Buffy has found multiple outlets for her boundless creativity at Fitchburg State. She is a Film/Video major interested in writing and directing, but has also been a big part of clubs and organizations on campus. Currently she is president of Improv Club and Co-Ed Ice Hockey Club, while also a DJ at WXPL and a member of Lambda Pi Eta (The National Communication Honors Society).
Inspired by directors Greta Gerwig and Noah Boambach, Buffy has embraced a filmmaking style that is personal and sometimes improvised. “I’m a big fan of creating simple stories that are full of symbolism and nuance that a person might not see the first time they watch my films,” says Buffy. She has already written a handful of short screenplays including Cup of Joe, What Friends Are For and Moments in Motherhood, but is excited to be working on a feature script for her Writing for Film course.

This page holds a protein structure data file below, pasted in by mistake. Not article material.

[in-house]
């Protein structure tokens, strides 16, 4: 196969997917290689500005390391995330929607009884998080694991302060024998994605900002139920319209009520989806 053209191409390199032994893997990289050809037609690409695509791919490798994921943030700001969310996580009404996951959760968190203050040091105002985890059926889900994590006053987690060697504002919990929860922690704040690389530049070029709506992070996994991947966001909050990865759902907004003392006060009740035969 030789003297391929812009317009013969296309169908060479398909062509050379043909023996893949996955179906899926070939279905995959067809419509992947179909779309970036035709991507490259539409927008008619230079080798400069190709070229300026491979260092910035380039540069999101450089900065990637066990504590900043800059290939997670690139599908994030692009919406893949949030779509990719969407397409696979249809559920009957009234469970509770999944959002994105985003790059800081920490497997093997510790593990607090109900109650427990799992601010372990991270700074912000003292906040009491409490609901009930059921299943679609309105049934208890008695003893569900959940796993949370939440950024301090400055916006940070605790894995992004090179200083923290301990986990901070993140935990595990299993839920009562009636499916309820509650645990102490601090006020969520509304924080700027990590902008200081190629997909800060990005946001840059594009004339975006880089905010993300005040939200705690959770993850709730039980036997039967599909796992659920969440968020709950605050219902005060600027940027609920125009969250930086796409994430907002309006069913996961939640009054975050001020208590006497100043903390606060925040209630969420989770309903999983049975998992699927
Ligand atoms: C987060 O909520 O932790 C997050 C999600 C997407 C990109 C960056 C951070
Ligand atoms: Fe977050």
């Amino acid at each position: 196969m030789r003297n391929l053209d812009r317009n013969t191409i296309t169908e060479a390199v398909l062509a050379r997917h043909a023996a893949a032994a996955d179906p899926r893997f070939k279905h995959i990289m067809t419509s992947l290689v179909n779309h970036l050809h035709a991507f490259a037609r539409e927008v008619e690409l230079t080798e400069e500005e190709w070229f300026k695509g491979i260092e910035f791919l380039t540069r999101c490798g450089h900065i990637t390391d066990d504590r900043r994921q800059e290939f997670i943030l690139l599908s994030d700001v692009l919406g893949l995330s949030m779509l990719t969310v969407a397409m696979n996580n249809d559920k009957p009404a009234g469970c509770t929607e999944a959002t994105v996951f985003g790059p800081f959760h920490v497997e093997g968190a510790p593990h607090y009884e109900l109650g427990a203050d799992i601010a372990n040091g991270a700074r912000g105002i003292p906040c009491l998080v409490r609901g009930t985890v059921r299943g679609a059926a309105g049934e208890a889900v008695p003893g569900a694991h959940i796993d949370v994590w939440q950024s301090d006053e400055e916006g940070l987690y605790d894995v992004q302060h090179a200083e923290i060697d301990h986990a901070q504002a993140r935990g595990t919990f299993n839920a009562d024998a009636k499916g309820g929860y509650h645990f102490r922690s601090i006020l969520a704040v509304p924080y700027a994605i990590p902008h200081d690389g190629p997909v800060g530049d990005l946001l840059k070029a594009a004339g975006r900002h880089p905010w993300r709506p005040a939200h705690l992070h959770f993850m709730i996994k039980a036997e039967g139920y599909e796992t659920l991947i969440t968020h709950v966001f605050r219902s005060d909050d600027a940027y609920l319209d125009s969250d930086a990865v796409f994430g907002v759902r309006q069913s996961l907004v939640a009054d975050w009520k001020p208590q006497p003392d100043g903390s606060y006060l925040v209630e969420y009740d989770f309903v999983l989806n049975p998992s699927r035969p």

One of the projects she is most proud of is Moments in Motherhood, which she wrote and directed. The short film consists of vignettes of different mothers and their children. For the film Buffy cast real mothers and their children and tailored the script to their lives. It was challenging, but a rewarding experience as a director, she says, “working with non-actors made the process more hands-on. I had to work with each family pair and coach them to the emotional performances I wanted.” The finished film was accepted into the Boston Student Film Festival and Acton Boxborough Cultural Council Film Festival (screening dates TBD).